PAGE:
Those days are gone, or should be.
Carly's been asking me to say a few words about the stupid, bigoted goings-on in the Arizona legislature recently that have made Arizona both the nation's laughingstock and the object of horrified scorn. All I can tell you is hey, it's not my fault. You've got to remember that Phoenix is largely Republican, as are some of the rural parts of the state. Together they outweigh Tucson Democrats at the state level, and we are unable to prevent the state from doing stupid things, such as passing a "birther bill" requiring Presidential candidates to come to Arizona, birth certificate in hand, before getting on the ballot; a law that allows concealed weapons inside bars as long as you're not drinking, and a newer one that allows a concealed weapon statewide without a permit.
Worse than any of these is a newly-passed bill the new Governor, Jan Brewer, has not yet vetoed, requiring Arizona cops to demand proof of citizenship of anyone "reasonably suspected" to be an illegal alien. You've heard of being pulled over for "driving while black?" Try "breathing while Hispanic." That's where Arizona seems headed, despite pleas from churches, public officials, newspapers and law enforcement organizations. The law was proposed by State Senator Russell Pearce, a right wing xenophobe who has posed for pictures with a notorious neo-Nazi white supremacist, so you just know he's got the Right on his side, one way if not the other. What makes this especially outrageous is that Arizona is 30% Hispanic. Brown-skinned, Spanish-speaking (often bilingual) people have lived here since long before Arizona was a state. We have plenty of Hispanic U.S. citizens whose families have lived here all that time, including, for example, the Ronstadts. We also have legal immigrants, and Mexican residents who legally cross the border to go shopping and then return home. And yes, we have undocumented immigrants too, sneaking across the border for the privilege - if they survive the dangerous desert crossing - of picking lettuce in Yuma or working some other job most Americans would not want.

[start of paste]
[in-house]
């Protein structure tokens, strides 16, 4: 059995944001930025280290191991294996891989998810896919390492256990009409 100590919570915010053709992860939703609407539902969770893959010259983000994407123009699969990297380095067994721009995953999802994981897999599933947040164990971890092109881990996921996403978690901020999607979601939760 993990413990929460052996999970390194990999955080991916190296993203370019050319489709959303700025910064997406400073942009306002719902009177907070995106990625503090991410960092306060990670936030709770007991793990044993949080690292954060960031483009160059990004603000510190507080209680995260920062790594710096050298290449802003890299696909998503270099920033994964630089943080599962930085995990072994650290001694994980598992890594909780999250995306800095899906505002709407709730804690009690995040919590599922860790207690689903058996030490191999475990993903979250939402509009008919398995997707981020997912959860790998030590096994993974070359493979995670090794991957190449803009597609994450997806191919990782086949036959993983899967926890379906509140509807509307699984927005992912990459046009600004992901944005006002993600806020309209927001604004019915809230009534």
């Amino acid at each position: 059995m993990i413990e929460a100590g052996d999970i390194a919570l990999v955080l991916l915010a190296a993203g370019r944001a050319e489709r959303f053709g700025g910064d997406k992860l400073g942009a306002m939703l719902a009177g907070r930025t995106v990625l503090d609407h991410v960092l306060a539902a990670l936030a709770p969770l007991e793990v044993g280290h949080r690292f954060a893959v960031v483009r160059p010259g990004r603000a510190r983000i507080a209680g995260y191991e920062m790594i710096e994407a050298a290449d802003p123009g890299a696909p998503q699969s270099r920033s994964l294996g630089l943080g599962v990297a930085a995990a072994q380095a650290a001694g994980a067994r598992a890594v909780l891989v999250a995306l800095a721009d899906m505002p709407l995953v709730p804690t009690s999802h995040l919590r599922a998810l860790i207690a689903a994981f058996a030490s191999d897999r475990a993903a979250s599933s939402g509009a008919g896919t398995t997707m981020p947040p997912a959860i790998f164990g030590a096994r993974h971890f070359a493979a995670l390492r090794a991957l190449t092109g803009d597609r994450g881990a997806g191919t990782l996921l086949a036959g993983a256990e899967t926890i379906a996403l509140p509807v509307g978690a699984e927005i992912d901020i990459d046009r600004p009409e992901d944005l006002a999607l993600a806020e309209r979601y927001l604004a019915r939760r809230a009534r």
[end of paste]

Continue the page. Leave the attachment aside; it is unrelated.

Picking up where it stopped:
Back when Janet Napolitano was the Governor of Arizona, she would veto nonsense like this "papers please" bill, but then she accepted the post as head of Homeland Security. All we can do now is hope that all the unflattering attention, demonstrations and phone calls in opposition to the bill will shame current Governor Jan Brewer into vetoing it. If she doesn't, expect the first lawsuit about an hour later.
Somebody needs to bring people like Russell Pearce into the current century. This isn't the Wild West, and this isn't a war of the white people versus the brown people. That kind of thinking should be as outdated as a shootout between Earps and Clantons. The time is long past for societal conflicts within these not-so-United States to be settled at gunpoint. We're better than that.
Update: Gov. Brewer signed this horrible, terrible bill into law today. Please read Episcopal Bishop Kirk Smith's open letter on the subject: An open letter to our Spanish-speaking Arizona Episcopalians